It’s a well-known fact that women face discrimination while at work. But it turns out that the biases go all the way to the very top of the business ladder.

A new study has shown that female CEOs tend to have shorter tenures and receive less pay. Meanwhile, they companies tend to be worth less on the stock market, even when those companies are just as profitable as rivals led by male execs.

“This research should be eye-opening to people, and I hope they take a closer look," said Michael Holmes, one of the authors of the study, which did a meta-analysis of 158 other studies that analyzed the influence of gender on the careers of CEOS in the United States. "We hope this sets the record straight on past research - some of which has produced conflicting results - and now people can build on this aggregation of findings."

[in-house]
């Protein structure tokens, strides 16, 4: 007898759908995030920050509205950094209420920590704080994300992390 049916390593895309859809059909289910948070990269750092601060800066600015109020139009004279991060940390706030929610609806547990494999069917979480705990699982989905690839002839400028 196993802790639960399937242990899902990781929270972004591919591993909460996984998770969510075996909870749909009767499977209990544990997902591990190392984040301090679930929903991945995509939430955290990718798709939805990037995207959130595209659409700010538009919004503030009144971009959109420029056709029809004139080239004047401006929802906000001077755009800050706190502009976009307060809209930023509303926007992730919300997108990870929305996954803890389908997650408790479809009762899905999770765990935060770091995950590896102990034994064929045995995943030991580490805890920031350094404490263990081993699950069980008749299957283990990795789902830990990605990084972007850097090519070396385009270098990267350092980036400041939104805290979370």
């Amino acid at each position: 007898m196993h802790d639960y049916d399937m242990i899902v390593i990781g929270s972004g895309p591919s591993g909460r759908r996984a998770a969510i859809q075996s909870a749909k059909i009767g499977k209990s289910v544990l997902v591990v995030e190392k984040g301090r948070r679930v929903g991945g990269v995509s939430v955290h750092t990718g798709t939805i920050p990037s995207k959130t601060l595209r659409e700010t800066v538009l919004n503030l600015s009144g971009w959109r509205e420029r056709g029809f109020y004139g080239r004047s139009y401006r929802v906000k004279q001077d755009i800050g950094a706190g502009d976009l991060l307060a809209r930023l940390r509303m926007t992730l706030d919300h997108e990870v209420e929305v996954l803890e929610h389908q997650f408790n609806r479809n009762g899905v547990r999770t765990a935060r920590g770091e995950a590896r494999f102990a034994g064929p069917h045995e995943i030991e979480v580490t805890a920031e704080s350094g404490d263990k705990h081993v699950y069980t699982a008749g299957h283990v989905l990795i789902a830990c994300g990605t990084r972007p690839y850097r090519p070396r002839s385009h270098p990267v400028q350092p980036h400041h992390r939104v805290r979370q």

One of their deflating findings was that only 5.4 percent of Fortune 500 companies had female CEOs in the year 2017. Yep, a paltry 5.4 percent. And that was the most equitable year yet.

"The situation for women leaders is probably worse than you think right now," Holmes added. "Many women who become CEOs are absolute rock stars. They have graduated from elite schools and risen through the corporate ranks faster, but they get paid less, are less likely to be a firm's board chair, have shorter tenures in the job and are more likely to lead distressed firms.”

The study's authors hypothesize that these firms struggle because stock-market analysts and investors don't have much experience with female CEOs. Therefore, they don’t see women as leaders. This means that actual experience matters less than the perceptions of market insiders.

So how do we fix it? Well, that’s a job for another study.